“Annie and I send our deepest condolences to Hadassah and the Lieberman family,” Lamont said in a statement. “While the senator and I had our political differences, he was a man of integrity and conviction, so our debate about the Iraq War was serious. I believe we agreed to disagree from a position of principle. When the race was over, we stayed in touch as friends in the best traditions of American democracy. He will be missed.”

Dannel P. Malloy, the former governor and mayor of Stamford, praised Lieberman as someone who fought for people who, at the time, lacked for public advocates. He was an earlier and stronger advocate for gay rights than Clinton and Obama at times.

“I knew him for a long time, liked him very much, and respected his civility and decency — even when we disagreed, which we sometimes did,” Malloy said. “The thing I’ll remember most about Joe was that he was a kind, down-to-earth person who never forgot where he came from, even when he made history as the first Jewish vice-presidential nominee of a major political party.”

U.S. Sen. Richard Blumenthal, who succeeded Lieberman at Connecticut’s attorney general, said he saw Lieberman a few weeks ago at a conference in Munich.

“Joe Lieberman was my friend for over 50 years,” Blumenthal said in a statement. “On world and national stages, he helped to define and frame an era of history. He was a fierce advocate, a man of deep conscience and conviction, and a courageous leader who sought to bridge gaps and bring people together. He was dedicated to family and faith, and he was a role model of public service. He never ceased listening to both friends and adversaries.”

Those friends were urging him to stand down as a backer of No Labels, and Lieberman had told CT Mirror he might ultimately listen.

“We’re not kidding ourselves,” Lieberman said. “A bipartisan ticket, a third party, has not won since Lincoln ran in 1860. And the last time a bipartisan ticket won was in 1864 when he asked Andrew Johnson, a Democrat from Tennessee, to join him in a unity ticket. So that’s where we are.”

Lieberman insisted in the recent interview that his support for a No Labels ticket was predicated on being certain that it would not benefit Trump, whom he described as a continuing threat to the rule of law. But what polling possibly could offer that certainty?

Liz Cheney, the Republican who helped lead the House committee that investigated the Jan. 6 insurrection provoked by Trump, said at a recent appearance in Hartford that her own flirtations with a run for president were ended by the same concern: She would not run if it might benefit Trump.

“You would have to have 100% certainty,” Cheney said.

Lieberman had no ready answer to how such certainty could be obtained, nor could he say with confidence how the election  of a No Labels ticket would resolve the partisan dysfunction in Congress.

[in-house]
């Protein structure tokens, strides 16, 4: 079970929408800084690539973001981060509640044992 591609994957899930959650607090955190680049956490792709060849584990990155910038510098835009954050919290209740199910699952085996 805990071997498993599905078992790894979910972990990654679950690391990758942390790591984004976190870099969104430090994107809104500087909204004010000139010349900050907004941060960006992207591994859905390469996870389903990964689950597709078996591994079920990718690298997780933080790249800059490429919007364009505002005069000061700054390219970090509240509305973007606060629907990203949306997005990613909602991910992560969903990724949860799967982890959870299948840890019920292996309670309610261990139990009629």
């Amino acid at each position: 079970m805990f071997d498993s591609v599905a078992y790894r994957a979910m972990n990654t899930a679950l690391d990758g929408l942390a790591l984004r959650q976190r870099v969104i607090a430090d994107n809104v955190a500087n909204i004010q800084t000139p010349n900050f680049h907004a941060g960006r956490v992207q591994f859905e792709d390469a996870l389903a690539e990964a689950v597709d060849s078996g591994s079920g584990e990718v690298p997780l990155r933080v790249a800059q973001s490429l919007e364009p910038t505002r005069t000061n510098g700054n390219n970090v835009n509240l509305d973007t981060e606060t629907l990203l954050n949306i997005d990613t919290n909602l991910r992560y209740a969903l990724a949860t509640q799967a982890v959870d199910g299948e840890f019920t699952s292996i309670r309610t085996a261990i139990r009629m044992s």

“It’s a real good question. There’s no question that if we put a  bipartisan unity ticket forward and, obviously, if it wins, it will be transformational in Washington,” Lieberman said. “You’ll have a bipartisan national leadership, a president and vice president working, together from both parties in the White House.”

Lieberman said that would liberate the “more centrist elements in both parties in Congress from the grip of the extremes of both parties.”

“But even if we don’t win — and we we pass our tests of not being spoilers, but we get a good solid vote nationally — we think it’s still a message,” Lieberman said. The message is “that the public — if somehow Congress didn’t get it before — wants them to stop fighting each other and start fixing America’s problems.”

Lieberman, of course, had direct experience with possible spoilers. The Gore-Lieberman ticket lost Florida by 537 votes of nearly 6 million cast, with Ralph Nader garnering 97,488 votes as the Green Party nominee. Conservative Patrick Buchanan drew 17,484 on the Reform Party line.

“I never was convinced that Nader made the difference in Florida, but strangely, perhaps, I was convinced that he made the difference in New Hampshire,” Lieberman said recently. “If we had carried New Hampshire, Al Gore and I would have been elected with New Hampshire’s electoral votes.”

Bush beat Gore in New Hampshire, 48% to 47%, with Nader getting nearly 4%.

But in 2024, Lieberman said, he sensed America was ready for a third party.

“Our members feel, and I think the country feels, that Trump and Biden don’t offer us a kind of liberation from the partisan gridlock politics of our time,” Lieberman said. “The campaign between them, as we can already see as it took shape after Super Tuesday, will be nasty, divisive. And I’m afraid whichever one of them is reelected, is elected, that offers little hope that the mood in Washington will change to impart collaborative politics in the public interest instead of more partisan dogfighting and little solving of problems.”

Lieberman said he admires Biden and considers him a friend.

“I wish that he would just leave the stage with the honor and dignity that he deserves, instead of facing a year in which everybody will be watching every word he says and every step he takes, some hoping that he stumbles, others worrying that he will stumble,” Lieberman said. “And that’s just an awful place to be at the end of a really great career of public service.”

“But if it’s Trump and Biden, for me, it’s an easy choice,” Lieberman said.

Trump’s attack on the rule of law and his false claims of a stolen election were unforgivable, he said. So the movement would not go forward with a ticket if polling showed Trump would be the beneficiary, Lieberman said.

“That is actually more serious than the long term fight against partisanship and ideological extremism that No Labels has been involved in,” Lieberman said. “So we’re going to be watching it closely before we make the final decision.”

He was to talk again to CT Mirror about his latest thinking about No Labels in an interview scheduled for Monday.

Lieberman’s funeral will be Friday at Congregation Agudath Sholom in Stamford. An additional memorial service will be announced at a later date, his family said.